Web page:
Long Delays to First Treatment Are Crippling Many with Bipolar Disorder: What You Can Do

December 26, 2012 · Posted in Course of Illness, Risk Factors 

child with mental illness

An article published by N. Drancourt et al. in the journal Acta Psychiatra Scandinavica this year examined the duration of the period between a first mood episode and treatment with a mood stabilizer among 501 patients with bipolar disorder. The time between a first episode of depression, mania, or hypomania and first treatment averaged 9.7 years. The authors conclude that more screening, better recognition of the early stages of the illness, and greater awareness are needed to decrease this long delay.

Editor’s Note: The article by Dancourt et al. replicates earlier findings of an average treatment delay of 10 years among bipolar patients from the treatment network in which this editor (Robert Post) is an investigator (formerly the Stanley Foundation Bipolar Network, now called the Bipolar Collaborative Network). The duration of the untreated interval (DUP) for patients with bipolar disorder is unacceptably long and carries a heavy price.

Those with the earliest age of onset experience the longest delay to first treatment. Early onset is associated with poor outcome compared to adult onset bipolar disorder, and the duration of time untreated adds a separate, independent risk of a worse outcome in adulthood, especially more frequent and severe depression, more episodes, and less time well.

What patients and doctors can do to shorten this interval to first treatment: Know the risk factors for early onset bipolar disorder so you can seek evaluation and advise treatment as appropriate.

Bipolar illness often runs in families (although half the time it occurs in those without a positive family history of bipolar disorder).

Know your parental risk factors:

One or both parents with a bipolar disorder, especially if their illness is poorly controlled, they have made suicide attempts in the past, or they have substance abuse problems. These are risk factors that a child will develop early-onset bipolar disorder.

Risk factors in children include:

Stress or adversity at a young age; other child psychiatric diagnoses, such as an anxiety disorder, ADHD, oppositional defiant disorder, or depression; early symptoms short of a diagnosis of bipolar disorder, which might include periods of elation or euphoria out of context with events, sleep irregularities (especially short sleep time without apparent fatigue), and very rapid and distinct changes in mood.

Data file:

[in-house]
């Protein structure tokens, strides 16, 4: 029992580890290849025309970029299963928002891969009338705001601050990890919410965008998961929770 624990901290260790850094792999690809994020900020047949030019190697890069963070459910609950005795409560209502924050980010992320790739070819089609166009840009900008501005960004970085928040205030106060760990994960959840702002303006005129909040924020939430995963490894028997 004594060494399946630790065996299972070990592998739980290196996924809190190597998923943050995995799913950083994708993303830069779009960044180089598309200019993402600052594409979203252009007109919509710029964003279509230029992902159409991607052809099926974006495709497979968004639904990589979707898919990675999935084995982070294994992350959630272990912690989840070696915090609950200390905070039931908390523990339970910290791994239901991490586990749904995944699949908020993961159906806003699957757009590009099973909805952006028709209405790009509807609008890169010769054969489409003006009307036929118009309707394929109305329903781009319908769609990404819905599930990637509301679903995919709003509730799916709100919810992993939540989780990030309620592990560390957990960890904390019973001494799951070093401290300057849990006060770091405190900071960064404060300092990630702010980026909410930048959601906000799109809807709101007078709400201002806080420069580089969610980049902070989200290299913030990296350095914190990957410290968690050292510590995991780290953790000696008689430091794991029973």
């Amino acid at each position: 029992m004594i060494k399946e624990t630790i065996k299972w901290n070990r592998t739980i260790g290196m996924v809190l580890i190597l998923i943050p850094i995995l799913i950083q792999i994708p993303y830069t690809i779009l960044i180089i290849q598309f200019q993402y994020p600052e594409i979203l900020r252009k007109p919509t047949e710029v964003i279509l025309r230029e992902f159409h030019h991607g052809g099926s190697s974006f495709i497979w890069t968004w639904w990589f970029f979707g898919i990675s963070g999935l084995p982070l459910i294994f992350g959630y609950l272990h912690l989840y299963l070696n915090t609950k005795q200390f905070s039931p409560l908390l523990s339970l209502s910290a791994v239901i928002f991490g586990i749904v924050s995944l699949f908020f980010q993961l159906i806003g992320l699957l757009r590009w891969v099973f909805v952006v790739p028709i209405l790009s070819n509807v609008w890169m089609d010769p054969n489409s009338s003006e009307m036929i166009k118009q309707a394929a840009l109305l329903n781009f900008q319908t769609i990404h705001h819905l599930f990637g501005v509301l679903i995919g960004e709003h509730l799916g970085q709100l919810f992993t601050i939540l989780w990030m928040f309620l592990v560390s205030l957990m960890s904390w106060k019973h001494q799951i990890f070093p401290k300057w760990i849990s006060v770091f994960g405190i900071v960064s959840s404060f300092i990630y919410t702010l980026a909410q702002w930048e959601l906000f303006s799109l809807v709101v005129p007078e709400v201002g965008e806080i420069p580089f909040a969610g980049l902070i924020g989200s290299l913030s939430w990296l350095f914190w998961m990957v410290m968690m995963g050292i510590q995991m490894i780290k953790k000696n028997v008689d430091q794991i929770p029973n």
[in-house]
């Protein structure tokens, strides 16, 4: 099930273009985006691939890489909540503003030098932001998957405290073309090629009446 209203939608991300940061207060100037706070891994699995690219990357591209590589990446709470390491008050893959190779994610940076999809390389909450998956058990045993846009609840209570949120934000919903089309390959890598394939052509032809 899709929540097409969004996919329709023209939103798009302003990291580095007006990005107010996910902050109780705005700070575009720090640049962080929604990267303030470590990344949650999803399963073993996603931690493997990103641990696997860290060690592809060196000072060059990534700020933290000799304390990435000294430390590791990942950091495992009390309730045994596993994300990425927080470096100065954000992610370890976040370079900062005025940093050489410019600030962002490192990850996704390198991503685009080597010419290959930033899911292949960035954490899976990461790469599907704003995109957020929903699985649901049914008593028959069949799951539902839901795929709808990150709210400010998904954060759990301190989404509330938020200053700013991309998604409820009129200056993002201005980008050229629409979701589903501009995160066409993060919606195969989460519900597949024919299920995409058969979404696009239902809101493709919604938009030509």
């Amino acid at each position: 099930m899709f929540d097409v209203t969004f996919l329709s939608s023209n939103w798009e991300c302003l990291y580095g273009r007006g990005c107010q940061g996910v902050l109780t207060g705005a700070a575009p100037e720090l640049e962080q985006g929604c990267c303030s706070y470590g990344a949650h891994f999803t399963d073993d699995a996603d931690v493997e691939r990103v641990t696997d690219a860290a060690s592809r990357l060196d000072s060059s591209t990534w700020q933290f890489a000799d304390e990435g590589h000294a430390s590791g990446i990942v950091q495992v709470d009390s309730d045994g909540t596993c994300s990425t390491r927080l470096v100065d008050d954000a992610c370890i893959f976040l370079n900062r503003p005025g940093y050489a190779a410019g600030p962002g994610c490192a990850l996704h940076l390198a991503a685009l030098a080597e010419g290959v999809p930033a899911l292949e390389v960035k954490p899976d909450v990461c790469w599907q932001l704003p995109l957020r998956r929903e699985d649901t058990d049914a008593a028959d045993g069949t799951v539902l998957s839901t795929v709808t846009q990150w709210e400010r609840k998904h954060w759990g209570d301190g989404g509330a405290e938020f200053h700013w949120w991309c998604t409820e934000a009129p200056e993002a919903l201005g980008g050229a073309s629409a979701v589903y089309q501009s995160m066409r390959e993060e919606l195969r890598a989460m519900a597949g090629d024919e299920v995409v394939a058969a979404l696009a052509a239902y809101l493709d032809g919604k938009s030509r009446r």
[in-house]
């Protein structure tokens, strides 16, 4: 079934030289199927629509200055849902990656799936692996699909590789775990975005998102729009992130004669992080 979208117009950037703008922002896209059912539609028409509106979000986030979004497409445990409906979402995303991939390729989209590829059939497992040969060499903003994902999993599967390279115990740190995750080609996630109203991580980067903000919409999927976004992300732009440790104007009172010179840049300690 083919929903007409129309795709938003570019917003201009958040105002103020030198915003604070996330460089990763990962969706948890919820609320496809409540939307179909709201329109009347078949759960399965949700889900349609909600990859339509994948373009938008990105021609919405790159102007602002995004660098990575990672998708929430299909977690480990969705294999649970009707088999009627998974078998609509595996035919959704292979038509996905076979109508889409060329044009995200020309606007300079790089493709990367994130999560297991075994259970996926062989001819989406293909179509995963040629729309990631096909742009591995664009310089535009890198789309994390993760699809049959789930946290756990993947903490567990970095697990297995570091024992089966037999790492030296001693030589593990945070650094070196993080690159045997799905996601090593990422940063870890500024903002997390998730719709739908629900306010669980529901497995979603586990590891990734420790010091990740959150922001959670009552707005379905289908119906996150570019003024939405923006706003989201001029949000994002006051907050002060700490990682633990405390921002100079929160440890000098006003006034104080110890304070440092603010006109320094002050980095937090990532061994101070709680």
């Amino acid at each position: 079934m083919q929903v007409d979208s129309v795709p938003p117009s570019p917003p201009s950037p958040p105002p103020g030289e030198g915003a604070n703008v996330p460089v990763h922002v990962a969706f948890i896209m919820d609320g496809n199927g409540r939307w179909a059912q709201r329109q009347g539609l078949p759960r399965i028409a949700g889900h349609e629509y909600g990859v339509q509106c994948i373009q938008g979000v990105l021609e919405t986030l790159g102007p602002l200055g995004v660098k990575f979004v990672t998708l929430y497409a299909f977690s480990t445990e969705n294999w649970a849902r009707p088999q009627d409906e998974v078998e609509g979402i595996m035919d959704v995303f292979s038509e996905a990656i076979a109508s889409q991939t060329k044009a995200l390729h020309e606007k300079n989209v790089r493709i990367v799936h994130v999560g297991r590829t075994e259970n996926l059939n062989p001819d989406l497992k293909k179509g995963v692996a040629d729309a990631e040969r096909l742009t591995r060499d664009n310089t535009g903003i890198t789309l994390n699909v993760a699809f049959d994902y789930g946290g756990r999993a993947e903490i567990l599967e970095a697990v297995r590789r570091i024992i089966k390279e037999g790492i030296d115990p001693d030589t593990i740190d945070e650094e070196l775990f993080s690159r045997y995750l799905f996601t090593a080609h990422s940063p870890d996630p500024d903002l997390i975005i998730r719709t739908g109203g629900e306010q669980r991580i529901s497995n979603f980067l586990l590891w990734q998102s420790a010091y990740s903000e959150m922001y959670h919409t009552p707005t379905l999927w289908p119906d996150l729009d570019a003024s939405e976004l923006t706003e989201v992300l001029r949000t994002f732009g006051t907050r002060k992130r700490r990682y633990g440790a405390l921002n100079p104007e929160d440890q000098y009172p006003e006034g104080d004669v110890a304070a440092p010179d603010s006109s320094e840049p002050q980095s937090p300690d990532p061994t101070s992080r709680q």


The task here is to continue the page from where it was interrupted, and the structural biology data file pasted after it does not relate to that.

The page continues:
A bipolar diagnosis is likely in a child with ADHD who is suicidal, homicidal, hallucinating, delusional, or overtly hypersexual.

If a child is symptomatic and one or more of the above factors are present, the family should obtain a consultation with a doctor who specializes in child psychiatry. If that physician is not helpful, seek another opinion.
If your child’s mood deteriorates, chart their mood on a daily basis and bring the mood chart to the child’s physician. (We offer various mood charting calendars on our website www.bipolarnews.org. The Monthly Mood Chart Personal Calendar is the most comprehensive.) Also chart progress in order to have detailed information about which treatments are successful and whether side effects occur.

In a child who has a parent with bipolar illness and is symptomatic, Family Focused Therapy (FFT) can help moderate or prevent early symptoms of bipolar disorder. FFT was pioneered by David Miklowitz and involves education about the illness and its treatment, symptom recognition, and enhancing family communication and support.

Know that stigma may be involved in the diagnostic process and be persistent. Most parents are scrupulous about applying sunscreen to their kids when the risks of skin cancer are low and occur decades in the future. Be equally scrupulous about childhood psychiatric problems, which can have dramatic and more immediate adverse effects.

In this editor’s 35 years at the National Institute of Mental Health, he saw patients with the most difficult to treat illnesses, many of whom might have had a much easier course if they had received earlier and more consistent treatment. His many years in the field of treatment and research in the mood disorders has taught him that changes in public health attitudes do not come easily, and thus he suggests that patients and their families become proactive in educating themselves about psychiatric illness and seeking timely and appropriate intervention for their children with mood and behavioral problems.


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